Societies with more than Rs. 7,500 maintenance may claim GST exemption

Service tax was imposed on group housing societies in 2012; societies which collected less than Rs 5,000 from a member were not taxed but those who charged more than that were taxed on whole amount. GST imposed similar levy but raised the floor level to Rs 7,500 on 25.1.18. A public debate has begun if housing societies can claim exemption for Rs 7,500 in case they charge more than Rs. 7500 in which case they would pay tax on that portion of charge which exceeds Rs 7500. This article examines the nature of the exemption under the new law.

 

Resident Welfare Association is an exemplary model of grass root democracy where there is very little distance between the administration and the residents. The elected executives of RWA provide voluntary service. Typically pensioners opt to take such responsibilities.  The Registrar of Co-operative Societies makes a minimal intervention in housing society matters. Societies are exempt from income tax and their interaction with different agencies is limited to their role as a consumer of public services.

 

In GST law definitions of taxable supplies have cast the tax net very wide much farther than the Government’s intention to collect taxes; a housing society has been specifically defined as a taxable entity, though a similar exemption to that in service tax regime has been granted. A view is being expressed in different fora that this exemption to societies is not available if their monthly subscription exceeds Rs. 7,500. The argument is that Government had no intention of bringing about any change in the system of taxation and the same exemption notifications were copied in the GST laws. The old law taxed housing societies on the whole amount if the maintenance charge exceeded Rs 5000 which was the floor level set then. It is being argued that following the same principle if housing societies charge more than Rs 7,500 they would have to pay GST on the whole amount charged.

The confusion has been created because a Govt Press Note issued recently stated that RWA shall be required to pay GST on monthly subscription/contribution charged from its members if such subscription is more than Rs. 5,000 per member (revised to Rs 7,500 on 25.1.2018) and the annual turnover of RWA by way of supplying of services and goods is also Rs. 20 lakhs or more. It also said that there is no change made to services provided by the Housing Society (RWA) to its members in the GST era. This press note was meant to allay fears that the GST regime had increased tax burden on housing societies but it nowhere says that exemption will have to be forsaken if the monthly contribution exceeds Rs 7,500.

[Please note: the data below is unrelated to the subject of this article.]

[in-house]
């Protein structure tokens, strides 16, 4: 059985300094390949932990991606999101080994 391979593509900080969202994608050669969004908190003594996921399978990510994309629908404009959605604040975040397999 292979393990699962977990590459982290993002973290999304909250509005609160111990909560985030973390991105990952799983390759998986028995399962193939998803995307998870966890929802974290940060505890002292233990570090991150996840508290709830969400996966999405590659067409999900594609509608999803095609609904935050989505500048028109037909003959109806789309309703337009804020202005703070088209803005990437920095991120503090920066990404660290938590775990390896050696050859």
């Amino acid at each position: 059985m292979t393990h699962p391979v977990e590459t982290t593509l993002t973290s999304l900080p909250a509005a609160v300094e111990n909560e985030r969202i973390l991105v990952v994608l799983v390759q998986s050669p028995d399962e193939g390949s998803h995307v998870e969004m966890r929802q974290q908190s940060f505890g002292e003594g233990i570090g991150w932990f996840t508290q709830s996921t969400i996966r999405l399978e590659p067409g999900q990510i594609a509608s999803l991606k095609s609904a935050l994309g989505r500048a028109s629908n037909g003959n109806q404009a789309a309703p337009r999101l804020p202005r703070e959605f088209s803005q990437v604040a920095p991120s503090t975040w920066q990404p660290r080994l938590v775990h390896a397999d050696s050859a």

This view being canvassed is incorrect because the GST legislation is vastly different from that of service tax. The exemption notification 25/2012 under the Finance Act 1994 is not identical to notification 12/2017 dated 28.6.17 as amended by notification 2/2018 dated 25.1.2018 issued under GST. The terms of exemption in the two exemptions are different. In the service tax notification exemption is granted to a certain category of service, a service that is charged at less than Rs. 5000. In the GST notification exemption has been granted to a portion of tax liability which is in excess of a certain amount. The language suggests that the GST notification visualises that the taxable value can be more than Rs. 7,500 per month and that tax is exempt up to a value of Rs. 7,500 but not above that. This implies that if the amount exceeds that certain amount then the tax collection would be restricted to that extra amount in excess of Rs. 7,500.

There is further reason to think that this is correct interpretation when we compare it to exemption notification 8/2017-Central Tax (Rate) dated 28.06.2017. The exemption in 8/2017 has been granted to supplies from unregistered persons but it carries a rider in a proviso which states as follows:-

“Provided that the said  exemption shall not be applicable where the aggregate value of such supplies  of goods  or service or both  received by a registered person  from any or all the  suppliers, who is or are not registered, exceeds five thousand rupees in a day.”

If the intention of the Government had been to deny exemption to housing societies that charge more than Rs 7,500 per month, they would have put a similar proviso in the notification of RWAs which they did not.

Many housing societies are feeling the strain of keeping their maintenance charges below Rs 7,500 and some may have begun showing collections of part of monthly charges as creation of sinking fund. There is no reason to resort to creative accounting practices to be able to claim the benefit of the exemption. In case they charge Rs 8,000 on monthly basis, they need pay GST on Rs 500 only and they may claim exemption on Rs 7,500.

The author retired as the Chief Commissioner of Customs and Excise and has experience in conducting litigation for the Government. He has been active in suggesting legislative changes of which many have been accepted. He served as an advisor to Ministry of Finance in the Islamic Republic of Afghanistan for customs modernisation and reform. Currently, he defends tax payers against action of the department of revenue in India.

He can be contacted on [email protected]www.lawconclave.com. Views expressed are personal.

 

 

 

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